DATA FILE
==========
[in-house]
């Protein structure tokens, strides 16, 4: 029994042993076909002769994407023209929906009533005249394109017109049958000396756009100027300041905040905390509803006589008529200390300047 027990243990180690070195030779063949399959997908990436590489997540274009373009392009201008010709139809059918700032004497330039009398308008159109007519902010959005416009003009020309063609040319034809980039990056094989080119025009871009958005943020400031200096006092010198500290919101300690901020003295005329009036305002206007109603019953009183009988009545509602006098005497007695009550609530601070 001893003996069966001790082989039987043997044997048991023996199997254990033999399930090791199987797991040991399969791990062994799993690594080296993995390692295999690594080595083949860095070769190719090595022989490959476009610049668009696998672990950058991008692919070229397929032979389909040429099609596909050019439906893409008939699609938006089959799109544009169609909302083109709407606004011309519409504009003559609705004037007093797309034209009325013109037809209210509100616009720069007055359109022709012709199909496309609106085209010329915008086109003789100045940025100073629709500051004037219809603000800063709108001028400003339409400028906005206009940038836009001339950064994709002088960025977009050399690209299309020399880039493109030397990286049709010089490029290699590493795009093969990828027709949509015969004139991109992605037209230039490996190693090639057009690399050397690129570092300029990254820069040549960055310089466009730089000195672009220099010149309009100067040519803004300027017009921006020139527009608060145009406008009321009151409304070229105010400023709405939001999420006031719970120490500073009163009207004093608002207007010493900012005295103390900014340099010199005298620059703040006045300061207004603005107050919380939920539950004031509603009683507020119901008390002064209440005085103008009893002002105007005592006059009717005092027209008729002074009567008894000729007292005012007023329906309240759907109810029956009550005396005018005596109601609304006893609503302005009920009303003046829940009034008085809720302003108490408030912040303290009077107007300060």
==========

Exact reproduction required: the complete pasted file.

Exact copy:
[in-house]
């Protein structure tokens, strides 16, 4: 029994042993076909002769994407023209929906009533005249394109017109049958000396756009100027300041905040905390509803006589008529200390300047 027990243990180690070195030779063949399959997908990436590489997540274009373009392009201008010709139809059918700032004497330039009398308008159109007519902010959005416009003009020309063609040319034809980039990056094989080119025009871009958005943020400031200096006092010198500290919101300690901020003295005329009036305002206007109603019953009183009988009545509602006098005497007695009550609530601070 001893003996069966001790082989039987043997044997048991023996199997254990033999399930090791199987797991040991399969791990062994799993690594080296993995390692295999690594080595083949860095070769190719090595022989490959476009610049668009696998672990950058991008692919070229397929032979389909040429099609596909050019439906893409008939699609938006089959799109544009169609909302083109709407606004011309519409504009003559609705004037007093797309034209009325013109037809209210509100616009720069007055359109022709012709199909496309609106085209010329915008086109003789100045940025100073629709500051004037219809603000800063709108001028400003339409400028906005206009940038836009001339950064994709002088960025977009050399690209299309020399880039493109030397990286049709010089490029290699590493795009093969990828027709949509015969004139991109992605037209230039490996190693090639057009690399050397690129570092300029990254820069040549960055310089466009730089000195672009220099010149309009100067040519803004300027017009921006020139527009608060145009406008009321009151409304070229105010400023709405939001999420006031719970120490500073009163009207004093608002207007010493900012005295103390900014340099010199005298620059703040006045300061207004603005107050919380939920539950004031509603009683507020119901008390002064209440005085103008009893002002105007005592006059009717005092027209008729002074009567008894000729007292005012007023329906309240759907109810029956009550005396005018005596109601609304006893609503302005009920009303003046829940009034008085809720302003108490408030912040303290009077107007300060």